Just a month after Yahoo’s board of directors summarily kicked CEO Carol Bartz to the curb, rumors are swirling that the once-mighty Internet company is gearing up for a sale. Reports have Yahoo engaging Goldman Sachs and Allen & Company to do due diligence and gather financial information together in preparation, and Reuters has reported Microsoft is already circling—although Bloomberg refutes it.
Yahoo has been struggling since Microsoft’s protracted $45-billion hostile takeover sideswipe back in 2008, with the company today valued at something like $18 billion. There’s no denying that the company has lost a lot of its luster. Who would be interested in buying Yahoo today—and, more importantly, why might they think it was a good move?
Yahoo may not be the Internet titan that it once was, but it still has a number of popular services and significant momentum amongst Internet users. Back in the day — before there were search engines — Yahoo was the de facto guide to the Internet: If you weren’t listed in Yahoo (and accurately) you really didn’t exist. While that role has largely been taken over by Google’s automated crawlers and search engines, Yahoo was able to leverage that early lead in Internet guidance into major footprints in a number of business. Yahoo is still a major Internet portal, even in an age when the idea of businesses built around “portals” seems incredibly passé. Yahoo serves as many Internet users’ home page, thanks to its strong stable of content offerings spanning news, entertainment, sports, video, and games.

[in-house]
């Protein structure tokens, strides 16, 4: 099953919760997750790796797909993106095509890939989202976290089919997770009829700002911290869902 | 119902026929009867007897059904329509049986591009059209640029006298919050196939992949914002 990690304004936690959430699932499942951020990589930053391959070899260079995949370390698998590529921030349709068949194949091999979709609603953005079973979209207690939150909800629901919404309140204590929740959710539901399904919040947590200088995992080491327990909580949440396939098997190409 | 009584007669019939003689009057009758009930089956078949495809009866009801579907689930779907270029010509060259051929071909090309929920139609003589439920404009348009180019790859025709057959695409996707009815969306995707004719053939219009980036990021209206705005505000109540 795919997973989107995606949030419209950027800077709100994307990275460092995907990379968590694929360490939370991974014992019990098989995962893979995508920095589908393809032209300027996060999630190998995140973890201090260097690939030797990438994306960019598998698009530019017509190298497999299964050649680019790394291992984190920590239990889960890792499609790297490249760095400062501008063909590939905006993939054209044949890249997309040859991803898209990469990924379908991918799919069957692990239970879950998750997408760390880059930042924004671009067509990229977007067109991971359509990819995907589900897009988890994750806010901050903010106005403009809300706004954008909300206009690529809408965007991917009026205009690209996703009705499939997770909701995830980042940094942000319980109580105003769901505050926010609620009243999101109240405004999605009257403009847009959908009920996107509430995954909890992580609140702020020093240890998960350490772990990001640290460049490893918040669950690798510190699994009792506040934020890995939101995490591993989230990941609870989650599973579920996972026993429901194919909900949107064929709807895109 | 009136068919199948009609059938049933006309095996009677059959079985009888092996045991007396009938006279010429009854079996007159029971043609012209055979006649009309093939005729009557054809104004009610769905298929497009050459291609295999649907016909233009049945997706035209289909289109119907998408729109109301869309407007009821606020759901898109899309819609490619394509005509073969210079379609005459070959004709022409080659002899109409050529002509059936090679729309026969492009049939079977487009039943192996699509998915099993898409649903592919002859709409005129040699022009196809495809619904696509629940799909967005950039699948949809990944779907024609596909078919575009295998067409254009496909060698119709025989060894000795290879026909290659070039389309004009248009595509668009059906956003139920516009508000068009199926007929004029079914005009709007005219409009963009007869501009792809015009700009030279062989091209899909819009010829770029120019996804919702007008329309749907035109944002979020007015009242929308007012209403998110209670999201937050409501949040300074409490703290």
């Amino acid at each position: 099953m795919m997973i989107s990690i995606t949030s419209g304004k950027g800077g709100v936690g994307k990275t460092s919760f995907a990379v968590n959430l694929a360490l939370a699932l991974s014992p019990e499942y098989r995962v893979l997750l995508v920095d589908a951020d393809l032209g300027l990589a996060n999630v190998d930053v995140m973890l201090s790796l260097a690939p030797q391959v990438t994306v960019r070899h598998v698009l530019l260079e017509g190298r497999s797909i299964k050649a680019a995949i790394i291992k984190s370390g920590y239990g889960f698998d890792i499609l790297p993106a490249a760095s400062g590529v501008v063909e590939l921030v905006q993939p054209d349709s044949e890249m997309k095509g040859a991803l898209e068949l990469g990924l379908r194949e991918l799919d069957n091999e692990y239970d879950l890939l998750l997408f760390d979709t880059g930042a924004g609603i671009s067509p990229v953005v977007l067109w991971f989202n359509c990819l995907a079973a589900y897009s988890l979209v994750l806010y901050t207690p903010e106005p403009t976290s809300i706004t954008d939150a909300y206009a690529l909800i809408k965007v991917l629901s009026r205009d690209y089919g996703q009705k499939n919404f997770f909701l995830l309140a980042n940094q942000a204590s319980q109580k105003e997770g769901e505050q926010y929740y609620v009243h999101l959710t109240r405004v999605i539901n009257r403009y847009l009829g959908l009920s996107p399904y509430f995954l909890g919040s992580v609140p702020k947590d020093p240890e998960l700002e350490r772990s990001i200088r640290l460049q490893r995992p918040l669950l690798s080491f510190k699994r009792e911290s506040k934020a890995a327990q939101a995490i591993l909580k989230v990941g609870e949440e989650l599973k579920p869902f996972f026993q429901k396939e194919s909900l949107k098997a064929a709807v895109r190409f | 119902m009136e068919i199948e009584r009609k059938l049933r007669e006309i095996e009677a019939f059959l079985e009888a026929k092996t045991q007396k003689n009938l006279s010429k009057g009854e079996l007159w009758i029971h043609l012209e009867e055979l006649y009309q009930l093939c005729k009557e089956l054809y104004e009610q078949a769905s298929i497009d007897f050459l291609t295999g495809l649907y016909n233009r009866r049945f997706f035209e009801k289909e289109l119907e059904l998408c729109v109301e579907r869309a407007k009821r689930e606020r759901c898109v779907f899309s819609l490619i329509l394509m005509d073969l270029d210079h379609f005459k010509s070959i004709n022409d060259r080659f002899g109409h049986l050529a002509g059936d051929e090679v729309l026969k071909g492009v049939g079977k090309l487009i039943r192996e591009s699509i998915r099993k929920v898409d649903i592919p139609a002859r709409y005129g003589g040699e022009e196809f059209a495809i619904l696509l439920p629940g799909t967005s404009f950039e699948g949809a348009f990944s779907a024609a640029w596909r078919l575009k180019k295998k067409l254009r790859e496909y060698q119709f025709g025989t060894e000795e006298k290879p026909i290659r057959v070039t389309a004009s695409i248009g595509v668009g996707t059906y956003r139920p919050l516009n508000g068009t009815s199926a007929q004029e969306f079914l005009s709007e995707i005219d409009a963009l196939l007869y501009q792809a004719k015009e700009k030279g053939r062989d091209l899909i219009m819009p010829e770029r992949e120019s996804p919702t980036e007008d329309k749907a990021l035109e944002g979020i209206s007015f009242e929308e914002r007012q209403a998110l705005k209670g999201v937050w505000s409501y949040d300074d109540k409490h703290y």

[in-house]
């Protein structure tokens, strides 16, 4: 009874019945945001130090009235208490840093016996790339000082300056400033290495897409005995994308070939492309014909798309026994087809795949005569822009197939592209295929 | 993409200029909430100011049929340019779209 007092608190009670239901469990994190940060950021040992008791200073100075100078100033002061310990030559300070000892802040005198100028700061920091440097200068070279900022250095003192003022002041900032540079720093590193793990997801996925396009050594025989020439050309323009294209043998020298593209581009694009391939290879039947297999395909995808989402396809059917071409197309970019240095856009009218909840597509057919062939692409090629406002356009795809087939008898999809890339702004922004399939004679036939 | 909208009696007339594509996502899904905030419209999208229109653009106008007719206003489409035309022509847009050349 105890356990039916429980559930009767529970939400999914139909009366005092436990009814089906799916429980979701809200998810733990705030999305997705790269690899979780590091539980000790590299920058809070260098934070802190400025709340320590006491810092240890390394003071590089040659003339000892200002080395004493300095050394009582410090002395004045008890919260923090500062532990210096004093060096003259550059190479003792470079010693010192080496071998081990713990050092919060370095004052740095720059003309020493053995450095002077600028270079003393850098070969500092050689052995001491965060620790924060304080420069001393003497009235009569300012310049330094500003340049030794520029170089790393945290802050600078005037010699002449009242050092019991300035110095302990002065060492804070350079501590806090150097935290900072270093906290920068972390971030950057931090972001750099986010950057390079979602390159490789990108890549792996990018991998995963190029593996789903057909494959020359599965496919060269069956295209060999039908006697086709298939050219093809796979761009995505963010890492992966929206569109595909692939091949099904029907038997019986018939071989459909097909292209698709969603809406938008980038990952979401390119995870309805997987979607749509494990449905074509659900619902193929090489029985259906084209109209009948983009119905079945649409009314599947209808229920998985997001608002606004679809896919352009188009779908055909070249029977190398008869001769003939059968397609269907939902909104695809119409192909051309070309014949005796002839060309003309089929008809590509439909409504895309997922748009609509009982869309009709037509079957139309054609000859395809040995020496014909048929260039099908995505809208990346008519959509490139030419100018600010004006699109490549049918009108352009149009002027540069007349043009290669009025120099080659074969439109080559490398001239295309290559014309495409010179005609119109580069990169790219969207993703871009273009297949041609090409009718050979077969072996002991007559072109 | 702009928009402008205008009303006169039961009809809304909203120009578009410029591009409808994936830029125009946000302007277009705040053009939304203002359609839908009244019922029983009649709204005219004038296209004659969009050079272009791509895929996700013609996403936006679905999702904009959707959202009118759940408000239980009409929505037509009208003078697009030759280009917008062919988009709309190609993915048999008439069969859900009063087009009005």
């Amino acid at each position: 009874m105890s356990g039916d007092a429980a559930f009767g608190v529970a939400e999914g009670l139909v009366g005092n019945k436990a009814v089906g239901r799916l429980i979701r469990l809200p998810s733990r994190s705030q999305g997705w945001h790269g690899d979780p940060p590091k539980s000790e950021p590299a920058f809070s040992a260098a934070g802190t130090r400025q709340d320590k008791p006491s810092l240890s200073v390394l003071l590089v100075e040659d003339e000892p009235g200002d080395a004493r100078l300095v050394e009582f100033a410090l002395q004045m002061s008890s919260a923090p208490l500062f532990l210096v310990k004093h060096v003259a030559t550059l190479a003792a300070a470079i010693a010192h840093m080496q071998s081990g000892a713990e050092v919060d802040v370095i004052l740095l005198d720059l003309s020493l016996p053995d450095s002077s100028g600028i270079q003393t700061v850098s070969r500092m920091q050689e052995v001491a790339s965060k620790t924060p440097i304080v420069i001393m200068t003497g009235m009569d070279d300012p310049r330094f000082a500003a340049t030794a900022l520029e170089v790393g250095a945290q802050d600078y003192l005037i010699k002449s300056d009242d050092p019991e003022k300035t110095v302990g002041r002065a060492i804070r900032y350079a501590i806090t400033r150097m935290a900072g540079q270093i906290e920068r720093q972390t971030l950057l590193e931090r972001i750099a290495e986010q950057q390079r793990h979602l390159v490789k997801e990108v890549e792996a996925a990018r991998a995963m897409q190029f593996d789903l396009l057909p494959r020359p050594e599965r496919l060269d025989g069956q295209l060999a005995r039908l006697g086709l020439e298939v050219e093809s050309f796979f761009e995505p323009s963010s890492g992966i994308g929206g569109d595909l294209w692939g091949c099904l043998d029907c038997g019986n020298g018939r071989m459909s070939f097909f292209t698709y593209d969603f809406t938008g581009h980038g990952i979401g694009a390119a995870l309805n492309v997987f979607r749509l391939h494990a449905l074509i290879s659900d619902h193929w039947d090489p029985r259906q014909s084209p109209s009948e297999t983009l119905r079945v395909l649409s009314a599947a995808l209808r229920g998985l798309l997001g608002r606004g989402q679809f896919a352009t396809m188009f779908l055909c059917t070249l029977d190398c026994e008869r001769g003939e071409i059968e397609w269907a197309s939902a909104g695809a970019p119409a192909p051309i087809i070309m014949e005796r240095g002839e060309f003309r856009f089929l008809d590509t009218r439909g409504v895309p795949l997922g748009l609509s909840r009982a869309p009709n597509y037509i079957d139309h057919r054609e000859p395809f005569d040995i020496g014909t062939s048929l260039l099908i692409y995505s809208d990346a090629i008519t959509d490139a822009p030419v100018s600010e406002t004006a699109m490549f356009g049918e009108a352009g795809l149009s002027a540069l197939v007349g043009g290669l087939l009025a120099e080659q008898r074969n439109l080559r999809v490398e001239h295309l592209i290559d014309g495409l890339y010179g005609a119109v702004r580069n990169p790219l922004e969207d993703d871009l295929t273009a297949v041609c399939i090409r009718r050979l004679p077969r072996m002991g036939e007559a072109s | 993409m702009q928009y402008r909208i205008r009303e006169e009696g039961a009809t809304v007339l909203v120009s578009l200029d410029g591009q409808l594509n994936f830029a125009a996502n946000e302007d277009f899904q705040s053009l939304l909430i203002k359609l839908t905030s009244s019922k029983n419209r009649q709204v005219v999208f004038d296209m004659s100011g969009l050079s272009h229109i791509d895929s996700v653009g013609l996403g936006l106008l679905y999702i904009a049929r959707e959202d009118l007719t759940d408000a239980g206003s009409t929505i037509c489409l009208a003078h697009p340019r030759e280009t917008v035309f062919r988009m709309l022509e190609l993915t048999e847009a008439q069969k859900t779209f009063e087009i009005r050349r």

Yahoo was one of the first companies to bring together the idea of pages with content customized to users’ interests, and it supplemented that idea with its own search engine (now powered behind the scenes my Microsoft’s Bing). Yahoo also runs one of the earliest successful forays into Web-based email (Yahoo Mail is second only to GMail in the U.S. market), and a host of ancillary sites and services that Yahoo acquired over the years. A notable gem in that bunch is the photo sharing service Flickr, which, despite some stagnation and the departure of its founders (they’re over at Glitch), remains the Internet’s premiere photo sharing community. It’s even thrived in an era seemingly dominated by YouTube. Yahoo Messenger also remains a strong IM platform, and the company has tried to stake out claims in the mobile services market.